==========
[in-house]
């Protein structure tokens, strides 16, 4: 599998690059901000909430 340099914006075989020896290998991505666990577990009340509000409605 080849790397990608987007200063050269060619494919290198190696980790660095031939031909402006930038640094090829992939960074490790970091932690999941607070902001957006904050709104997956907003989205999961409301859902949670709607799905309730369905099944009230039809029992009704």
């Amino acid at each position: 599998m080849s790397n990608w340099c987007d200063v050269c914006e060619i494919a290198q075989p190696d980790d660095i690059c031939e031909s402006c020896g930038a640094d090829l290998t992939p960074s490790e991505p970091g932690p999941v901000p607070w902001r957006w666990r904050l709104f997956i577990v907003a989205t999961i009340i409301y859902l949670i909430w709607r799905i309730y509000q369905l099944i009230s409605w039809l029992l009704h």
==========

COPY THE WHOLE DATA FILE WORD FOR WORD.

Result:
[in-house]
């Protein structure tokens, strides 16, 4: 599998690059901000909430 340099914006075989020896290998991505666990577990009340509000409605 080849790397990608987007200063050269060619494919290198190696980790660095031939031909402006930038640094090829992939960074490790970091932690999941607070902001957006904050709104997956907003989205999961409301859902949670709607799905309730369905099944009230039809029992009704």
């Amino acid at each position: 599998m080849s790397n990608w340099c987007d200063v050269c914006e060619i494919a290198q075989p190696d980790d660095i690059c031939e031909s402006c020896g930038a640094d090829l290998t992939p960074s490790e991505p970091g932690p999941v901000p607070w902001r957006w666990r904050l709104f997956i577990v907003a989205t999961i009340i409301y859902l949670i909430w709607r799905i309730y509000q369905l099944i009230s409605w039809l029992l009704h």